Employers must prepare themselves for the May 25, 2018 introduction of the General Data Protection Regulation (GDPR) which will have a potentially significant impact across organisations, and particularly for fleets.
GDPR builds on existing data protection legislation with a particular focus on digitalisation and technology. Core to the 1998 Data Protection Act are eight data protection “principles” and GDPR reforms those and introduces new “principles” of transparency and accountability with the ability to “prove consent” a significant pillar of the new regulations.
Supporters of ‘big data’ point to benefits that include reduced fleet vehicle downtime, safety and duty of care improvements and the early detection of faults and wear and tear before components ‘break’ thus reducing fleet service, maintenance and repair costs so aiding improved budgeting
Vehicle generated data can, according to the Society of Motor Manufacturers and Traders (SMMT), be divided into three distinct types:
- Non-brand differentiated – data that does not identify a vehicle or person. Examples include: activation of hazard warning lights, position of active emergency vehicles, road conditions, roadblocks and traffic flow data.
- Brand differentiated – data that is differentiated by vehicle manufacturer and, while anonymised, is used for brand-specific applications and support services for a vehicle. Examples include: lane marking perception, proprietary sensor data, engine operating map, gearbox operating map, engine injection behaviour, fuel pump performance, automatic transmission shifting behaviour, fault memory data, battery performance and stability control data.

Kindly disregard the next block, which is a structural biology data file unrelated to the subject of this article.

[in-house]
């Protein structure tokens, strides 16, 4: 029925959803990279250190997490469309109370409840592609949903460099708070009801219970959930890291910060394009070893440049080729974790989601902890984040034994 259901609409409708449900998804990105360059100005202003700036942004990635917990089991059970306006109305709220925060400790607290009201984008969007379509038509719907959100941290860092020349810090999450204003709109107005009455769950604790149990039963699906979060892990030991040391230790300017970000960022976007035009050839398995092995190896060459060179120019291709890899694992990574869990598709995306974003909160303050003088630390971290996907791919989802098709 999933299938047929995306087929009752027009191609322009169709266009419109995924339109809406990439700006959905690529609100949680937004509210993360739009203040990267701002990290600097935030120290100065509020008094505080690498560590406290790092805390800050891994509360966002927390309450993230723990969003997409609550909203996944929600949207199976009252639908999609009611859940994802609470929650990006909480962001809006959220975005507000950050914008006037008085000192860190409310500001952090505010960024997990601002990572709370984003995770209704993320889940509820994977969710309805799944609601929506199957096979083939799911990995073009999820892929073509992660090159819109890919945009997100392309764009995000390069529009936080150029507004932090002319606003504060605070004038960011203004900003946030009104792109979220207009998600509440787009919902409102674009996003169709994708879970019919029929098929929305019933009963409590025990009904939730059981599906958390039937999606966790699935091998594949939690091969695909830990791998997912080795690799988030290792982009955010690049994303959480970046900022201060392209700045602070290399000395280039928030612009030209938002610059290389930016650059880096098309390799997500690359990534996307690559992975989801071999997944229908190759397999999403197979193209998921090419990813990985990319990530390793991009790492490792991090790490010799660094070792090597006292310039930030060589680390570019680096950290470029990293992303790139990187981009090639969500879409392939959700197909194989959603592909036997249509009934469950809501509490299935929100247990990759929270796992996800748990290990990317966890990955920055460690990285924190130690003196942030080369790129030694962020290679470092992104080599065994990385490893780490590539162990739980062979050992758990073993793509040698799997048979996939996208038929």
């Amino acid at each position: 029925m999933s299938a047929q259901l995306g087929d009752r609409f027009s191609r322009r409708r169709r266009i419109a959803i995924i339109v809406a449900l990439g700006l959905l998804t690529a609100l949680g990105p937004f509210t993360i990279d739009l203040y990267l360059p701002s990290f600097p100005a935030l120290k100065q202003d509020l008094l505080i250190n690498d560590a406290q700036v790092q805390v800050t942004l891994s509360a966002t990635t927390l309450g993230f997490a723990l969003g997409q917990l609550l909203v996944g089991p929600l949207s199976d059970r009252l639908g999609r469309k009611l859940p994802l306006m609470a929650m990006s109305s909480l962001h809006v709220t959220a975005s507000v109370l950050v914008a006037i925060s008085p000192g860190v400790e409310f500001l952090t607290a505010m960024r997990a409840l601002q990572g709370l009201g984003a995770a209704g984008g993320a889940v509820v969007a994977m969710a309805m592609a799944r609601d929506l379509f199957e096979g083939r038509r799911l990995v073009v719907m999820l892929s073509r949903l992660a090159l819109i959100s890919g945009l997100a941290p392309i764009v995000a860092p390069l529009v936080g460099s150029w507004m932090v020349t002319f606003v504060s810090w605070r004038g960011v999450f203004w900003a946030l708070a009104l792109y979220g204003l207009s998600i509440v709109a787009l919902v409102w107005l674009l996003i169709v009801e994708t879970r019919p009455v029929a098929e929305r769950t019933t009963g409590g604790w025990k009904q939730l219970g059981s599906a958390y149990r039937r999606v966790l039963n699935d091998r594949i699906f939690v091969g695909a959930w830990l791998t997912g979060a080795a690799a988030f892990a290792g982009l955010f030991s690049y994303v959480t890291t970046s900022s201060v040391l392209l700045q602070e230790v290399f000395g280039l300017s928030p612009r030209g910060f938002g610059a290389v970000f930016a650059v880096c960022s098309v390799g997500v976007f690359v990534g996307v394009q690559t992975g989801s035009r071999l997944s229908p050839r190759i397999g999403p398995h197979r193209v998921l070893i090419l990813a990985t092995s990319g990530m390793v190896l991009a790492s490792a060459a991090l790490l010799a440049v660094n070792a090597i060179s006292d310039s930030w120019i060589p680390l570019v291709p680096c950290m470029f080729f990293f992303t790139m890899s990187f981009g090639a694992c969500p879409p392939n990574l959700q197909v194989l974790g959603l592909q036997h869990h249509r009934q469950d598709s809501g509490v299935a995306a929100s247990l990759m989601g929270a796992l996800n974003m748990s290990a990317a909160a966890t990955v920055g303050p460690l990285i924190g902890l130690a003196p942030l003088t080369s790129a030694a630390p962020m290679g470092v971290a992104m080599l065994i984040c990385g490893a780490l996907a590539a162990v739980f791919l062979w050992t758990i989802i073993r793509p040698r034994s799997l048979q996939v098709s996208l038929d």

- Personal data – data that supports services requiring user or vehicle identification so data handling must meet strict data and privacy protection requirements. Examples include: vehicle location, movement profile, average speed, acceleration, fuel and consumption levels, where they are combined with the Vehicle Identification Number (VIN) or some personal identifiers; navigation destinations, the user’s address book, personalised access to third-party services, infotainment settings, personalised in-car settings, and user’s health and wellbeing data.
However, the SMMT warns that “Type 1 and Type 2 data can easily become Type 3 personal data” the moment data is tied to a personal identifier, such as but not limited to the VIN. For example, it may be relevant for vehicle manufacturers to identify the registered keeper of a vehicle – or the driver – that has a fuel pump showing signs of a fault or an imminent breakdown so as to alert them to take the necessary action, in which case data protection regulations apply.”
It seems the advent of ‘big data’ and connected vehicles could fundamentally change the relationship between motor manufacturers, the vehicle leasing and fleet management industry, fleet decision-makers and company car drivers.
Motor manufacturers say they only use or share personal vehicle user data with the express and prior consent of that person and not the vehicle’s registered keeper. That is unless manufacturers have entered into a specific legal agreement with each registered keeper and/or have a contractual obligation to do so.
Therefore, by default, it seems that vehicle manufacturers are arguing that they do not have an obligation to provide vehicle data to registered keepers, which would include leasing companies and businesses that outright purchase their fleet vehicles.